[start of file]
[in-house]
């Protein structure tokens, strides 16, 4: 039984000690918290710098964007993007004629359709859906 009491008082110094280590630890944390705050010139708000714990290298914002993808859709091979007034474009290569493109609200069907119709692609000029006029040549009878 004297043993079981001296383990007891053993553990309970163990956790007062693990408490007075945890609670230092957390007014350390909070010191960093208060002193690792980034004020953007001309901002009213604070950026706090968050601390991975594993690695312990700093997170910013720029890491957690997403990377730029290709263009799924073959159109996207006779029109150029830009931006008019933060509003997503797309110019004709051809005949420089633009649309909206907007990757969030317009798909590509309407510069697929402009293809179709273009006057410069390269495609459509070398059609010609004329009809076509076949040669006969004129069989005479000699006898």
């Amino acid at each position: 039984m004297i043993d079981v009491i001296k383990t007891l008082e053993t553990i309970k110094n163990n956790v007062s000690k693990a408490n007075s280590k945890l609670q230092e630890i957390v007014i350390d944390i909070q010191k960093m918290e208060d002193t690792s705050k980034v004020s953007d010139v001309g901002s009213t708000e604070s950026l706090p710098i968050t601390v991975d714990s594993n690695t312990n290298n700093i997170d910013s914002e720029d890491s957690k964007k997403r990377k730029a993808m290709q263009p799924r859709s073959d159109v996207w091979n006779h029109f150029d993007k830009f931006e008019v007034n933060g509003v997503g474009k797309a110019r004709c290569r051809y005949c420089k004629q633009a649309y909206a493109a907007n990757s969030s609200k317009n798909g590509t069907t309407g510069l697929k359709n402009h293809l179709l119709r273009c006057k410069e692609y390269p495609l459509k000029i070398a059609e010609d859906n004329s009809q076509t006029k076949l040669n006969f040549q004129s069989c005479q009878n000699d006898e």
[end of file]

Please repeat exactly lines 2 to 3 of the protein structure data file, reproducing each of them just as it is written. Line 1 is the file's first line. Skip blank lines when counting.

């Protein structure tokens, strides 16, 4: 039984000690918290710098964007993007004629359709859906 009491008082110094280590630890944390705050010139708000714990290298914002993808859709091979007034474009290569493109609200069907119709692609000029006029040549009878 004297043993079981001296383990007891053993553990309970163990956790007062693990408490007075945890609670230092957390007014350390909070010191960093208060002193690792980034004020953007001309901002009213604070950026706090968050601390991975594993690695312990700093997170910013720029890491957690997403990377730029290709263009799924073959159109996207006779029109150029830009931006008019933060509003997503797309110019004709051809005949420089633009649309909206907007990757969030317009798909590509309407510069697929402009293809179709273009006057410069390269495609459509070398059609010609004329009809076509076949040669006969004129069989005479000699006898």
């Amino acid at each position: 039984m004297i043993d079981v009491i001296k383990t007891l008082e053993t553990i309970k110094n163990n956790v007062s000690k693990a408490n007075s280590k945890l609670q230092e630890i957390v007014i350390d944390i909070q010191k960093m918290e208060d002193t690792s705050k980034v004020s953007d010139v001309g901002s009213t708000e604070s950026l706090p710098i968050t601390v991975d714990s594993n690695t312990n290298n700093i997170d910013s914002e720029d890491s957690k964007k997403r990377k730029a993808m290709q263009p799924r859709s073959d159109v996207w091979n006779h029109f150029d993007k830009f931006e008019v007034n933060g509003v997503g474009k797309a110019r004709c290569r051809y005949c420089k004629q633009a649309y909206a493109a907007n990757s969030s609200k317009n798909g590509t069907t309407g510069l697929k359709n402009h293809l179709l119709r273009c006057k410069e692609y390269p495609l459509k000029i070398a059609e010609d859906n004329s009809q076509t006029k076949l040669n006969f040549q004129s069989c005479q009878n000699d006898e």